More than 40 years into his career, Joe Cocker is still belting it out, sounding impossibly bluesy and almost unhealthily gruff. On his 21st studio album, Hard Knocks, Cocker is at the top of his game, turning in 10 tracks that thump and groove as hard as anything on Luxury You Can Afford did back in 1978.
There’s very little musically to indicate that Hard Knocks wasn’t released sometime in the ’80s, really. The music here is produced to a sparkling pop sheen, and the instrumentation is often quite over-the-top with strings and horns accompanying wah-wah guitars (provided by Ray Parker, Jr), warm piano tones, and anthemic, huge drums (played by Devo‘s Josh Freese, among others).
Cocker sounds most at home when he’s surrounded by a flock of backup soul singers (and he’s spent a lot of his musical time in their company). But he also takes chances at singing on his own here, allowing his aged voice to emote on its own and without a net, as on the excellent slow soul number, So It Goes.
What makes Hard Knocks something of a departure for Cocker, though, is that nine of its tracks are originals. Cocker has made a career of reinterpreting the music of others – often radically – and injecting it with his own brand of blue-eyed soul. He’s famously covered The Beatles (including his version of With A Little Help From My Friends, which is in some ways even more iconic than the original), Bob Dylan, Jackson Browne, and Randy Newman, to name a few. But this time out, his only foray into covers territory comes with The Dixie Chicks‘ I Hope.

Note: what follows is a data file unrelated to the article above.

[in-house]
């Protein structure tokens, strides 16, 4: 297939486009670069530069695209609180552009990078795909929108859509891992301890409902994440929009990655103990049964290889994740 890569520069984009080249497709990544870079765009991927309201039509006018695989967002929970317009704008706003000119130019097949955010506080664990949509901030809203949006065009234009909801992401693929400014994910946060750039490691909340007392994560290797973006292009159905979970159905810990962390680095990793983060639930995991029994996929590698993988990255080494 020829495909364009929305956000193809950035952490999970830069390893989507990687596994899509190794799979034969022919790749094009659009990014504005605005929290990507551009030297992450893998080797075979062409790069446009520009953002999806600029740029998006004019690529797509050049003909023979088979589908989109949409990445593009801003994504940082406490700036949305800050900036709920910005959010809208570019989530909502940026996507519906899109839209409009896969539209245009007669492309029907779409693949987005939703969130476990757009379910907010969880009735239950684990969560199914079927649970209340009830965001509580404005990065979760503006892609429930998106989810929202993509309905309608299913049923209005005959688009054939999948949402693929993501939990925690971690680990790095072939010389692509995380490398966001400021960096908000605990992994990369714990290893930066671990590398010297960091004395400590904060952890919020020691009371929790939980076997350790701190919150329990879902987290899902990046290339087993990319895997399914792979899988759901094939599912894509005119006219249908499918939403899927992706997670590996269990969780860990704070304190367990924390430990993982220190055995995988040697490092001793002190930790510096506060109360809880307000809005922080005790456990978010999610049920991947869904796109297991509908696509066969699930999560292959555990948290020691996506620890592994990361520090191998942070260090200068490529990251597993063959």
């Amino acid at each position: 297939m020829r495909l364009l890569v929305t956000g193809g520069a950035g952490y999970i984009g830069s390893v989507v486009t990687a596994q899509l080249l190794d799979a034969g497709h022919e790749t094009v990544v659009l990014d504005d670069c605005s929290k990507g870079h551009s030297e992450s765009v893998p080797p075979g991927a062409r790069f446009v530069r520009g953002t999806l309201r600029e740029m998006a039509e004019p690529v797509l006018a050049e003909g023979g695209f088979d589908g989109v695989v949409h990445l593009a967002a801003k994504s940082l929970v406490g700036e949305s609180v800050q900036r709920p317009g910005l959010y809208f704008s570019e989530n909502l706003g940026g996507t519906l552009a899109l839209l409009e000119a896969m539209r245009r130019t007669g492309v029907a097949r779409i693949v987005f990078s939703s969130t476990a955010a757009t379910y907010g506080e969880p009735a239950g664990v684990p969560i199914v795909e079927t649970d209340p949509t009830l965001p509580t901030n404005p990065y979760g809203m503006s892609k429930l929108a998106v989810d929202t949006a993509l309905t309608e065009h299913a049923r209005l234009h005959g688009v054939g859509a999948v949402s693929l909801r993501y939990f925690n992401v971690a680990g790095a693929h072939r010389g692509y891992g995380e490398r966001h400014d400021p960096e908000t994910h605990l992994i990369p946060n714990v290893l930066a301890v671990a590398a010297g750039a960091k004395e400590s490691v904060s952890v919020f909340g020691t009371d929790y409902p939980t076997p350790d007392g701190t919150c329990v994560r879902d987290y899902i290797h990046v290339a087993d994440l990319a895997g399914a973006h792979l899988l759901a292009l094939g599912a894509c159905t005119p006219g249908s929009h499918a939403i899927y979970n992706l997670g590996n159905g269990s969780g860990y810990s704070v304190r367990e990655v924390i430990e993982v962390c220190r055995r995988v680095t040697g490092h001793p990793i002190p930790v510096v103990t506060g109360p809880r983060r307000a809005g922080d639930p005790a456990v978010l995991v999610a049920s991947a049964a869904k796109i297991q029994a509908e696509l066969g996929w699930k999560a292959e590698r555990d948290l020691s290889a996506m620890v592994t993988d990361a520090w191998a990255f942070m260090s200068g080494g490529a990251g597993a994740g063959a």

The opening title track is vintage Cocker, slinking funkily through a tale of life on the streets. “I graduated from hard knocks,” he sings. “I’ve got the bumps and bruises to prove it.” Indeed, his voice indicates the wear and tear he’s put it through over the years, but Cocker is still a commanding presence behind the microphone. Get On wouldn’t sound out of place on a Prince album, Cocker stomping through upbeat funk and wailing about partying over stabbing horns.
Unforgiven is the album’s first ballad, and it sounds a bit dated (somehow more so than the songs that surround it). It reaches for pop brilliance, and it comes very close; Cocker is earnest in his prayer to “be a better man,” and that comes through in his performance, but the instrumentation plays against him. On The Fall, Cocker sings about getting “knocked down and kicked around,” and getting back up, alternating a big adult-contemporary chorus with stomping funk verses.
I Hope sounds the most sincere and original of the collection. There’s something unnamable in Cocker’s ability to channel and re-invigourate the material of others. I Hope, produced by Nashville luminary Tony Brown, who also produced the Dixie Chicks’ version, finds him surrounded by a gospel choir as he wails an invocation and a plea for peace and understanding, love and happiness. The man’s still got it.